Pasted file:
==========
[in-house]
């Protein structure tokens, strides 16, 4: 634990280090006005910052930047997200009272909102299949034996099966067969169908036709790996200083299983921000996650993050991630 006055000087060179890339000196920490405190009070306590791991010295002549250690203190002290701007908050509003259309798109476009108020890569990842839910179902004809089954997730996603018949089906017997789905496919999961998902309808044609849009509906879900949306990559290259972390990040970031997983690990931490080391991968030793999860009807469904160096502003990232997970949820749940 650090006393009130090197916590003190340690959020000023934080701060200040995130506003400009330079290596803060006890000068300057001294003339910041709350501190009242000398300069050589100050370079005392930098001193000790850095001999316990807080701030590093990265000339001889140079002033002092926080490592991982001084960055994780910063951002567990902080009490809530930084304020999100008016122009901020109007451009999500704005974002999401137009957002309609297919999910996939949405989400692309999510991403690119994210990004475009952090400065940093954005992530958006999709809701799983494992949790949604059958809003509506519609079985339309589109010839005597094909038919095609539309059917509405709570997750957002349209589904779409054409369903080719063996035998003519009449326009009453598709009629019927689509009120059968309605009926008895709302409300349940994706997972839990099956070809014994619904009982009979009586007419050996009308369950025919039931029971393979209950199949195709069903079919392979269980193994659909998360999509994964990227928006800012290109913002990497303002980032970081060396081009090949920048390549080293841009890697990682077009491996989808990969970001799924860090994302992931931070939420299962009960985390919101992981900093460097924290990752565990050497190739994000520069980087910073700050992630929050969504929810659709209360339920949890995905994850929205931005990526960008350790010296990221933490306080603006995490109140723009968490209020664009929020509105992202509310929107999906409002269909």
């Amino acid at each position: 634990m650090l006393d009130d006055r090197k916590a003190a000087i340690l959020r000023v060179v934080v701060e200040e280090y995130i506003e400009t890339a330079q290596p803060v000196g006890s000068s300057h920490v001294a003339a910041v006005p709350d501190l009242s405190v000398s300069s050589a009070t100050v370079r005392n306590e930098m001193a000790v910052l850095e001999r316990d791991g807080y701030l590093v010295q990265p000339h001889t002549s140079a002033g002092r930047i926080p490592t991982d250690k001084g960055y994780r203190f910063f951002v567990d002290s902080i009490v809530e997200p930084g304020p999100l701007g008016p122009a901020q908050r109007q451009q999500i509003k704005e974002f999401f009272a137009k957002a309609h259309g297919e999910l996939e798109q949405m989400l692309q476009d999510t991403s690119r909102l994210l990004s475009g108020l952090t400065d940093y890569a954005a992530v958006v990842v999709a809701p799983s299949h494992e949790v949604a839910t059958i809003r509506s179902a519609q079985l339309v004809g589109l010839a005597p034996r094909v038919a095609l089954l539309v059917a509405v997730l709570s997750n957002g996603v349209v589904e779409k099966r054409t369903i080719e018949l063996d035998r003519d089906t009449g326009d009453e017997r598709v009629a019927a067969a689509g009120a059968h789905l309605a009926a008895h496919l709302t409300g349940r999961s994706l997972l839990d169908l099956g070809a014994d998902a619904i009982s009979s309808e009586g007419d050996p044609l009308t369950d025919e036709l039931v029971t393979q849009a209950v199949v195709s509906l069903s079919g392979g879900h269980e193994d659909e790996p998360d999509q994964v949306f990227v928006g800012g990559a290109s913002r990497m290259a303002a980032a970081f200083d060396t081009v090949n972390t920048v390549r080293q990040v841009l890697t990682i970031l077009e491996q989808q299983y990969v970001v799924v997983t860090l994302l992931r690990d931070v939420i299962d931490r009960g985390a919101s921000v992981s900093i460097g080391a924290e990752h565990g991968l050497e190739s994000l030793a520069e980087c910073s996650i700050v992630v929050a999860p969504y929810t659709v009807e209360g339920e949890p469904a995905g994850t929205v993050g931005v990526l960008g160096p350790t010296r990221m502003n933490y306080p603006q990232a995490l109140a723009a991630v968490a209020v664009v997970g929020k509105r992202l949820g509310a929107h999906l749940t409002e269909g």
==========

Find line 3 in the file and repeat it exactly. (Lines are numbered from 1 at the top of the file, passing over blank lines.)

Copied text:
């Amino acid at each position: 634990m650090l006393d009130d006055r090197k916590a003190a000087i340690l959020r000023v060179v934080v701060e200040e280090y995130i506003e400009t890339a330079q290596p803060v000196g006890s000068s300057h920490v001294a003339a910041v006005p709350d501190l009242s405190v000398s300069s050589a009070t100050v370079r005392n306590e930098m001193a000790v910052l850095e001999r316990d791991g807080y701030l590093v010295q990265p000339h001889t002549s140079a002033g002092r930047i926080p490592t991982d250690k001084g960055y994780r203190f910063f951002v567990d002290s902080i009490v809530e997200p930084g304020p999100l701007g008016p122009a901020q908050r109007q451009q999500i509003k704005e974002f999401f009272a137009k957002a309609h259309g297919e999910l996939e798109q949405m989400l692309q476009d999510t991403s690119r909102l994210l990004s475009g108020l952090t400065d940093y890569a954005a992530v958006v990842v999709a809701p799983s299949h494992e949790v949604a839910t059958i809003r509506s179902a519609q079985l339309v004809g589109l010839a005597p034996r094909v038919a095609l089954l539309v059917a509405v997730l709570s997750n957002g996603v349209v589904e779409k099966r054409t369903i080719e018949l063996d035998r003519d089906t009449g326009d009453e017997r598709v009629a019927a067969a689509g009120a059968h789905l309605a009926a008895h496919l709302t409300g349940r999961s994706l997972l839990d169908l099956g070809a014994d998902a619904i009982s009979s309808e009586g007419d050996p044609l009308t369950d025919e036709l039931v029971t393979q849009a209950v199949v195709s509906l069903s079919g392979g879900h269980e193994d659909e790996p998360d999509q994964v949306f990227v928006g800012g990559a290109s913002r990497m290259a303002a980032a970081f200083d060396t081009v090949n972390t920048v390549r080293q990040v841009l890697t990682i970031l077009e491996q989808q299983y990969v970001v799924v997983t860090l994302l992931r690990d931070v939420i299962d931490r009960g985390a919101s921000v992981s900093i460097g080391a924290e990752h565990g991968l050497e190739s994000l030793a520069e980087c910073s996650i700050v992630v929050a999860p969504y929810t659709v009807e209360g339920e949890p469904a995905g994850t929205v993050g931005v990526l960008g160096p350790t010296r990221m502003n933490y306080p603006q990232a995490l109140a723009a991630v968490a209020v664009v997970g929020k509105r992202l949820g509310a929107h999906l749940t409002e269909g």